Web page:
Israeli women launch knitting, crafting project post-Oct. 7

Once stunned Israelis got over the initial shock that this was not another regular rocket attack from Gaza but a war, they sprang into action. People lined up for hours to donate blood and volunteered in many ways, from giving food and clothing to opening their homes to strangers who needed a place to live. Gitler watched as it seemed that everyone around was cooking, picking fruits and vegetables, babysitting, and even doing laundry for displaced families in hotels.

Mezuzot for destroyed homes

Trying to figure out what she could do to help, Gitler came up with the idea of making new mezuzot for families whose homes were destroyed. Originally, she thought maybe two to three hundred homes were destroyed and she could make the needlepoint cases herself. When she learned that the number of destroyed homes was closer to 3,000, she realized she needed more help.

Mezuzot made for homes destroyed by Hamas terrorists. (credit: WORLD MEZUZAH PROJECT)

At the same time, she arrived at the meeting at Ohel Ari and noticed that many women were doing needlepoint. Requesting to speak to the group, she shared her idea to stitch a small piece of canvas, roll the stitched canvas around a mezuzah parchment, and place it in a Lucite mezuzah case. All 20 women at the meeting liked the idea and said they would help. Most had leftover yarn from previous projects and Gitler had canvas, so they began what has become the Worldwide Mezuzah Project.

Randi Gelman participated in the original group in Ra’anana and told her sister Wendy Riback in the US about the project, and she contacted Gitler for materials and information. Within a month, the project spread to women’s and men’s groups, synagogue and school hesed (good deeds) programs all over the world: from Ra’anana to Jerusalem and Kfar Saba, to Teaneck, West Hempstead, Jamaica Estates, Kew Garden Hills, Woodmere, Cedarhurst, Lawrence, Edison and Highland Park. It also reached Tarzana and San Francisco, Miami and Boynton Beach, north to Toronto and Calgary, and south to Mexico City and Guadalajara.

An international WhatsApp group posted photos and messages of successes. The group grew and grew with pick-up and drop-off locations, and arranged volunteers to take the finished projects to Israel.

The needlepoint WhatsApp chat was abuzz with people sharing threads and canvases for the Mezuzah Project, much of it donated by the local needlepoint stores and designers. People posted photos of their completed needlepoints, which added a level of excitement to the project and sparked ideas for new designs. The chat was used to coordinate drop-off and pick-up locations for the completed needlepoints. “Everyone was willing to help. The goal was to get the needlepoints to Susie in Ra’anana, and sometimes it took a village!” said Riback.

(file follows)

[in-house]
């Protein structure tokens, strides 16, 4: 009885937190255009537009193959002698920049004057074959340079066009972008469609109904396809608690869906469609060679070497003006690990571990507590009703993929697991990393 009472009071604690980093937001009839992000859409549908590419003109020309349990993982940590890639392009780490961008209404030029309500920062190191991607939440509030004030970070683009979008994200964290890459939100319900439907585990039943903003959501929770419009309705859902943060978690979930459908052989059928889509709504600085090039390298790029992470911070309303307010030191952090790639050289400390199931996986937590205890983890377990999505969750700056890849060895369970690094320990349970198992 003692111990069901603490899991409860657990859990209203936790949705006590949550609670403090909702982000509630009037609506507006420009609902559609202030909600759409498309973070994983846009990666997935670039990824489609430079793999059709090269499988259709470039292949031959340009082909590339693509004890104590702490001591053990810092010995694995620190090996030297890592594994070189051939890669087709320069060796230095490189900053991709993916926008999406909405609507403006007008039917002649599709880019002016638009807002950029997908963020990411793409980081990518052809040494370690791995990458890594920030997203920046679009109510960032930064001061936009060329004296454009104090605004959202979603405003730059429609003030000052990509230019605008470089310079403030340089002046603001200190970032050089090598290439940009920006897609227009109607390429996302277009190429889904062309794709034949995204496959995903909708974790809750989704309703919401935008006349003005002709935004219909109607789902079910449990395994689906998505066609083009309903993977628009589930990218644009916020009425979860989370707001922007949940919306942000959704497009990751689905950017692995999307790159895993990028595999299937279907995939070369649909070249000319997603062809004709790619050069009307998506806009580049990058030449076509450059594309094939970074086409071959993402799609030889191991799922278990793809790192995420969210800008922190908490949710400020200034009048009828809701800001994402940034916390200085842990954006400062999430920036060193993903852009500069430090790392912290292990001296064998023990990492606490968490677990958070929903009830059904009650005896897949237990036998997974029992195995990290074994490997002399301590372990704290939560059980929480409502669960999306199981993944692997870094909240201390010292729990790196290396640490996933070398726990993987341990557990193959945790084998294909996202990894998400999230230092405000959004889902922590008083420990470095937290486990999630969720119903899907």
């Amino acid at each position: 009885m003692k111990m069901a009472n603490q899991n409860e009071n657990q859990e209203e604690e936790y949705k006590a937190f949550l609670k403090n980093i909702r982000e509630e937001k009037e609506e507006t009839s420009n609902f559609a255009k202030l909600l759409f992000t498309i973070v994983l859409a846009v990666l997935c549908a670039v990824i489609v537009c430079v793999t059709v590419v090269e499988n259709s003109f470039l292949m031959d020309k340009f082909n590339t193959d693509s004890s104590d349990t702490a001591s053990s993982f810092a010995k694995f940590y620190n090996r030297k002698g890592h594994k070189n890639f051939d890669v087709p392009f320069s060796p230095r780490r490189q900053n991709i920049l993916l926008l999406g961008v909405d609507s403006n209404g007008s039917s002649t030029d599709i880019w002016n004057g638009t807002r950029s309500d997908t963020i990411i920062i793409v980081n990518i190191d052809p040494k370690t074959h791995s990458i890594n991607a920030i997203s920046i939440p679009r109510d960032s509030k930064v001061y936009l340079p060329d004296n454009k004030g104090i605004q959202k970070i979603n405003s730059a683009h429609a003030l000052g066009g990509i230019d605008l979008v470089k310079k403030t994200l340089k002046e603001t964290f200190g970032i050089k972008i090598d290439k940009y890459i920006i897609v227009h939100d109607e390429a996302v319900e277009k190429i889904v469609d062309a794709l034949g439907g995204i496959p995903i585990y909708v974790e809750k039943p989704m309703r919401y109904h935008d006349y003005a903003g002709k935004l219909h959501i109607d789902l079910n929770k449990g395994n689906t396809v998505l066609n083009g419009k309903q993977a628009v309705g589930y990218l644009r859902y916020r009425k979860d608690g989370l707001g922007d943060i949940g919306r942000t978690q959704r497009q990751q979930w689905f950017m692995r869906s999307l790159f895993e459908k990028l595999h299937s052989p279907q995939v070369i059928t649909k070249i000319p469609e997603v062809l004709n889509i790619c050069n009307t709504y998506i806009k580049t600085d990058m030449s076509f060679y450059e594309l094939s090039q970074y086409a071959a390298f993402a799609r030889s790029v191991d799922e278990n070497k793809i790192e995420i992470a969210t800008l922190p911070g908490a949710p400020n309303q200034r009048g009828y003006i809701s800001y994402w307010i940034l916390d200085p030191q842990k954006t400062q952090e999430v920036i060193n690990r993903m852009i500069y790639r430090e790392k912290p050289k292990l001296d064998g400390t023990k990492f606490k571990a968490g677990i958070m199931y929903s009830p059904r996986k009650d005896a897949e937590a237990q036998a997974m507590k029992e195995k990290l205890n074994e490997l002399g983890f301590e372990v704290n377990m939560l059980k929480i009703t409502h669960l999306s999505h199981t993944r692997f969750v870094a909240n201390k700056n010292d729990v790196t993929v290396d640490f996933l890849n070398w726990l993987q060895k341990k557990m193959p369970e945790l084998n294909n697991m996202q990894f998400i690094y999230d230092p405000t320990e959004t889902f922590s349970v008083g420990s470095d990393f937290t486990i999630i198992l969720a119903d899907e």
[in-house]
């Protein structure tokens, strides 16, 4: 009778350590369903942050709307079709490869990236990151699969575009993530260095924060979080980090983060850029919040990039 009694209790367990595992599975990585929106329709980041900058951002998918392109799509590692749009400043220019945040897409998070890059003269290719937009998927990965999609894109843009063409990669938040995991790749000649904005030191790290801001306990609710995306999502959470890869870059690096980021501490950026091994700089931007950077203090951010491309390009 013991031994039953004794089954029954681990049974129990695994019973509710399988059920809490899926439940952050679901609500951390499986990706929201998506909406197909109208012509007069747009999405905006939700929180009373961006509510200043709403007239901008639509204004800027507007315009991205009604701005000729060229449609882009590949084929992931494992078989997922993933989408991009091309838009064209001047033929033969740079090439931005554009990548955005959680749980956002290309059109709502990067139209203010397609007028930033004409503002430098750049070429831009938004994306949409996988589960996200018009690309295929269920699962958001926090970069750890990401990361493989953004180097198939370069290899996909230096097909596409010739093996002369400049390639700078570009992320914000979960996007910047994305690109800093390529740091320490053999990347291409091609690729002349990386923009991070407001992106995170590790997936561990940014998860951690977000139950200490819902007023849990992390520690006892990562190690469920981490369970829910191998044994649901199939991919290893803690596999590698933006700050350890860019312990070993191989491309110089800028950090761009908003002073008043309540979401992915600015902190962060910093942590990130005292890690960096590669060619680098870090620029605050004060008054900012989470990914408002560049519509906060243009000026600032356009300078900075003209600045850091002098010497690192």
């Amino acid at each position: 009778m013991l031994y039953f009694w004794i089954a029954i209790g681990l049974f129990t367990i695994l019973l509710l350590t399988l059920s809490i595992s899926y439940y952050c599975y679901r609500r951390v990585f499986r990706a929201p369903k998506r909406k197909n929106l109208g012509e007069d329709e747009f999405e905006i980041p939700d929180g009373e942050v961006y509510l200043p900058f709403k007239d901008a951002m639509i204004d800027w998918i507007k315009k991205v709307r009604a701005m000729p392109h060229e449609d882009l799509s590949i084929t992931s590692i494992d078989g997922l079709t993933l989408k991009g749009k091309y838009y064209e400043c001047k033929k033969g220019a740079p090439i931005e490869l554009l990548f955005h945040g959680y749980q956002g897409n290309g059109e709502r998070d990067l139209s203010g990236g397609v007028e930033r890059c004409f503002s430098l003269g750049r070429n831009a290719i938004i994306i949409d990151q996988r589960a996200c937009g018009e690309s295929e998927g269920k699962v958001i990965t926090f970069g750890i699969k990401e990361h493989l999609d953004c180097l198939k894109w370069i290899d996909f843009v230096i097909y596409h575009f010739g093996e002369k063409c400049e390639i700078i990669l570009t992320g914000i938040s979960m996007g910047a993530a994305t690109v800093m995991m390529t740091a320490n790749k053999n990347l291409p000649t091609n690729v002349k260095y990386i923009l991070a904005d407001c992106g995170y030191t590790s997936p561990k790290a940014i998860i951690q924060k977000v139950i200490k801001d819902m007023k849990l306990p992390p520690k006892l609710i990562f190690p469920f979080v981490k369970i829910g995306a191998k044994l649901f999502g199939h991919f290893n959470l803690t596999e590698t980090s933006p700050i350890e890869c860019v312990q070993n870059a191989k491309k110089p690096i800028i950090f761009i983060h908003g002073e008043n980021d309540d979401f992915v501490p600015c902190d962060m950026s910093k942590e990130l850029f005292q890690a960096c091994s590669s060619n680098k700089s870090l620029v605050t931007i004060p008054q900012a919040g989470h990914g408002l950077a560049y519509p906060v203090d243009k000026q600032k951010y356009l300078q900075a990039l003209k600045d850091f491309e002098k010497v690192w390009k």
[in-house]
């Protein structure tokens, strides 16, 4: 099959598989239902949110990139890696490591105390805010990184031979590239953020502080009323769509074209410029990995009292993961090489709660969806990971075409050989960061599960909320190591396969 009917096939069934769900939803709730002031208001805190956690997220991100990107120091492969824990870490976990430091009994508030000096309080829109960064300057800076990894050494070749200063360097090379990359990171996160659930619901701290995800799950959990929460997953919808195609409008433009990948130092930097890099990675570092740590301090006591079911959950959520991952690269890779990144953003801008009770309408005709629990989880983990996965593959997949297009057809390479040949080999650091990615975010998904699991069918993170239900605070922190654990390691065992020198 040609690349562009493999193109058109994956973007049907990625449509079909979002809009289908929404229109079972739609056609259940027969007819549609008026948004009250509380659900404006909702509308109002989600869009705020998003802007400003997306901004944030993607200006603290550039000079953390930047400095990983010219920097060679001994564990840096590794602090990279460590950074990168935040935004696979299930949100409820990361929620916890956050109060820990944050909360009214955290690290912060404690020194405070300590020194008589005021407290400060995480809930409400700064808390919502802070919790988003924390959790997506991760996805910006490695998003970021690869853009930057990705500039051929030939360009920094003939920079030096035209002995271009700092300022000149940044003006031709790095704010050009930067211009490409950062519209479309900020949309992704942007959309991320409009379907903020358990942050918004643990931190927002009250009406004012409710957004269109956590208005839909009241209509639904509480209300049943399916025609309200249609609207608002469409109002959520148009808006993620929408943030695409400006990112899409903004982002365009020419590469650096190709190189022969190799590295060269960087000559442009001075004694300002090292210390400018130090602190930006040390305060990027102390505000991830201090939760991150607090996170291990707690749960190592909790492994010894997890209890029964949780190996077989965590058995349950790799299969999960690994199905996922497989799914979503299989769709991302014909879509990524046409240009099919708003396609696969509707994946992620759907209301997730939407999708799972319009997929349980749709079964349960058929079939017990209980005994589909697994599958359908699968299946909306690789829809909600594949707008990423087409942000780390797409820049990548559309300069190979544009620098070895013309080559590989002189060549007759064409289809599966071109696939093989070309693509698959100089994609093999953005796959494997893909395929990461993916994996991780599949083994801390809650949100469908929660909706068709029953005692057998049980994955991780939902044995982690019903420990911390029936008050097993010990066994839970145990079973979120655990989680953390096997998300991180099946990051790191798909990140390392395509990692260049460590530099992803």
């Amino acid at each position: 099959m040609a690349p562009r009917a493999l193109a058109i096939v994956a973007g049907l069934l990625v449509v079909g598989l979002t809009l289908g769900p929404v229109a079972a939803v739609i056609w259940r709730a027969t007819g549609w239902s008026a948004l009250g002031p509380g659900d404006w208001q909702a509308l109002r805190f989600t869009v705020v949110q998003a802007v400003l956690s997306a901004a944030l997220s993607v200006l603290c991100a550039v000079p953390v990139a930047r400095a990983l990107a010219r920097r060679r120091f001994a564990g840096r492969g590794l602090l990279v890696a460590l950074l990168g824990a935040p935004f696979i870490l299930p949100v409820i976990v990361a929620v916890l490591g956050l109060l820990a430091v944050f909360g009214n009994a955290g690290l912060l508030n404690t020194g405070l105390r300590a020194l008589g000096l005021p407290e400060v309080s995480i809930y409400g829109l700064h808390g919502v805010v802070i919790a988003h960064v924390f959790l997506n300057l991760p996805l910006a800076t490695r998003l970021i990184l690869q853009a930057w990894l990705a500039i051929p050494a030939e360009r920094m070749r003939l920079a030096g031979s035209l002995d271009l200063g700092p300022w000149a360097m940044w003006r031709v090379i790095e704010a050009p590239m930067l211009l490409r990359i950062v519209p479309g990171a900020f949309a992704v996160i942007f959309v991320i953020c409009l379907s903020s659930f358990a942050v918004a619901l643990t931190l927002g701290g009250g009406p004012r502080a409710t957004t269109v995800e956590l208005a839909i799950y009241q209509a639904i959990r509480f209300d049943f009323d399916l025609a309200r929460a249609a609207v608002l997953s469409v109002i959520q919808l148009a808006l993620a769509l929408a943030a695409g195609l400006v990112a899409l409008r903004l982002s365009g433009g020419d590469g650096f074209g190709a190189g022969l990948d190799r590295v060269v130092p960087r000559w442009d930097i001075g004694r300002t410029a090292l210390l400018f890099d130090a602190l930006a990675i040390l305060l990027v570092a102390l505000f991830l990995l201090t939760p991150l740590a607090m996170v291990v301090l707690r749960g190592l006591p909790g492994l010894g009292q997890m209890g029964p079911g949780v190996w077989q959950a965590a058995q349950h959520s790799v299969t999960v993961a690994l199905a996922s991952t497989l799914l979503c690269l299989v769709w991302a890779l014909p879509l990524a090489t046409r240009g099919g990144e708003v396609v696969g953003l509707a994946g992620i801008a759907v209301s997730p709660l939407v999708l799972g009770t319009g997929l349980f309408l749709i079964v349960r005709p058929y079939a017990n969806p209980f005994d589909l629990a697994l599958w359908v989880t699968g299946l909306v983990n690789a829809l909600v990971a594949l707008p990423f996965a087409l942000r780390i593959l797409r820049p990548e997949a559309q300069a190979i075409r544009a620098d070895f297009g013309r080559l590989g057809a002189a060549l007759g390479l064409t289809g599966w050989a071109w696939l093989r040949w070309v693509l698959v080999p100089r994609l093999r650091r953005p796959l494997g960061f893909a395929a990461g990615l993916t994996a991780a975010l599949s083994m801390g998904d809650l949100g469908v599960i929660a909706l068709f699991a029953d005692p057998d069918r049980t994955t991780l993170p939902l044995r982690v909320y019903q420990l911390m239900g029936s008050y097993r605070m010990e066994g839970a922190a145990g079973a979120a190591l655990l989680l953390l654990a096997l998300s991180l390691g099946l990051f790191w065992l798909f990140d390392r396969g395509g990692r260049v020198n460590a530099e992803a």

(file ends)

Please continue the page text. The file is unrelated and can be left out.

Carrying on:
One store in Baltimore had a mezuzah-thon with over 35 people attending and spread the project across the United States. The stitchers from the Baltimore and Pikesville area were hosted in Leslie Goldberg’s shop, who initiated the Mezuzah Project in Maryland. They raised $6,000 and are now focused solely on raising more funds.

There have been much larger successful endeavors in the New York and New Jersey area. In New Jersey, Bryna Malitsky and Marcia Weinblatt were helpful. Riback taught needlepoint to students in Jewish day schools and enthusiastically explained how the project brought out the best in so many people.

A synagogue in Boynton Beach, Florida, had an Israel night. That led to a synagogue in West Hempstead, New York, having a hesed night, and a bat mitzvah celebration in Israel. A senior citizen program in Israel spent an afternoon making needlepoint mezuzah covers. People taught their children, grandchildren, and even some husbands how to needlepoint. A teacher brought the project to a girls’ high school, and when the girls went on a solidarity mission to Israel, they delivered hundreds of their needlepoints.

The stitching of the canvases has become the easy part of the venture. Raising the money for the mezuzah parchments has taken longer. The project contracts only Israeli scribes; unfortunately, the main sofer was called up on army reserve duty. Hundreds more mezuzah parchments still must be written.

Gitler started doing needlepoint when she was a teenager. Through the project, she met many wonderful people and has been able to communicate with them through the Worldwide Mezuzah Project’s WhatsApp group.

“During these most difficult days for our nation, I cannot stress enough how people thanked me for spearheading this project and including everyone,” Gitler said, adding, “We all needed something productive to do to help.”

Starting in May, the first mezuzah is to be given and posted on the door post of a home. However, it is projected that rebuilding the homes destroyed on October 7 will take years, not months, so there is time for this project to raise its funding goals and acquire the remaining parchments.

The Worldwide Mezuzah Project has enabled thousands of individuals in and outside Israel to be on the giving side of hesed, as Riback put it, “spreading hesed, one stitch at a time.”



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